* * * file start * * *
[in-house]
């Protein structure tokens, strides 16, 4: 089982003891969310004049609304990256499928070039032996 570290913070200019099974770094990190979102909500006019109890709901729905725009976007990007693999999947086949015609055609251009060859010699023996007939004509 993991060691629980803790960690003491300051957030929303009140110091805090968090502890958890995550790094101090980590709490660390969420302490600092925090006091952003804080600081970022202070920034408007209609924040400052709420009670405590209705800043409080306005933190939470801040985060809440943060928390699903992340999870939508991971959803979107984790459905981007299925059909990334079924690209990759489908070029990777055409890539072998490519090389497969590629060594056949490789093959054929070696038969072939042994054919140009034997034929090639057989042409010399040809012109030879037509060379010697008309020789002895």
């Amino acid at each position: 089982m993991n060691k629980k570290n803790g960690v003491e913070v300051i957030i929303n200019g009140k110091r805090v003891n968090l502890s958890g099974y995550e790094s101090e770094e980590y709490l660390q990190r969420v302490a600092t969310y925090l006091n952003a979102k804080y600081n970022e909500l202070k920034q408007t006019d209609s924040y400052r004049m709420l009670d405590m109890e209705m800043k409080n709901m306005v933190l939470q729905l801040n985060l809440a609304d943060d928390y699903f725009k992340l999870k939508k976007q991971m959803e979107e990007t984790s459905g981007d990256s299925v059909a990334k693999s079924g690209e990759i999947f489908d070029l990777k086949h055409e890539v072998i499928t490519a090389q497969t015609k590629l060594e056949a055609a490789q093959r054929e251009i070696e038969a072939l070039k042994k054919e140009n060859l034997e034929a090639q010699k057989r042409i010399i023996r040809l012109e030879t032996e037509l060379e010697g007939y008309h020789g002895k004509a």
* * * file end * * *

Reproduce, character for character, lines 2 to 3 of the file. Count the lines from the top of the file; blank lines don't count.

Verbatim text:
């Protein structure tokens, strides 16, 4: 089982003891969310004049609304990256499928070039032996 570290913070200019099974770094990190979102909500006019109890709901729905725009976007990007693999999947086949015609055609251009060859010699023996007939004509 993991060691629980803790960690003491300051957030929303009140110091805090968090502890958890995550790094101090980590709490660390969420302490600092925090006091952003804080600081970022202070920034408007209609924040400052709420009670405590209705800043409080306005933190939470801040985060809440943060928390699903992340999870939508991971959803979107984790459905981007299925059909990334079924690209990759489908070029990777055409890539072998490519090389497969590629060594056949490789093959054929070696038969072939042994054919140009034997034929090639057989042409010399040809012109030879037509060379010697008309020789002895």
């Amino acid at each position: 089982m993991n060691k629980k570290n803790g960690v003491e913070v300051i957030i929303n200019g009140k110091r805090v003891n968090l502890s958890g099974y995550e790094s101090e770094e980590y709490l660390q990190r969420v302490a600092t969310y925090l006091n952003a979102k804080y600081n970022e909500l202070k920034q408007t006019d209609s924040y400052r004049m709420l009670d405590m109890e209705m800043k409080n709901m306005v933190l939470q729905l801040n985060l809440a609304d943060d928390y699903f725009k992340l999870k939508k976007q991971m959803e979107e990007t984790s459905g981007d990256s299925v059909a990334k693999s079924g690209e990759i999947f489908d070029l990777k086949h055409e890539v072998i499928t490519a090389q497969t015609k590629l060594e056949a055609a490789q093959r054929e251009i070696e038969a072939l070039k042994k054919e140009n060859l034997e034929a090639q010699k057989r042409i010399i023996r040809l012109e030879t032996e037509l060379e010697g007939y008309h020789g002895k004509a």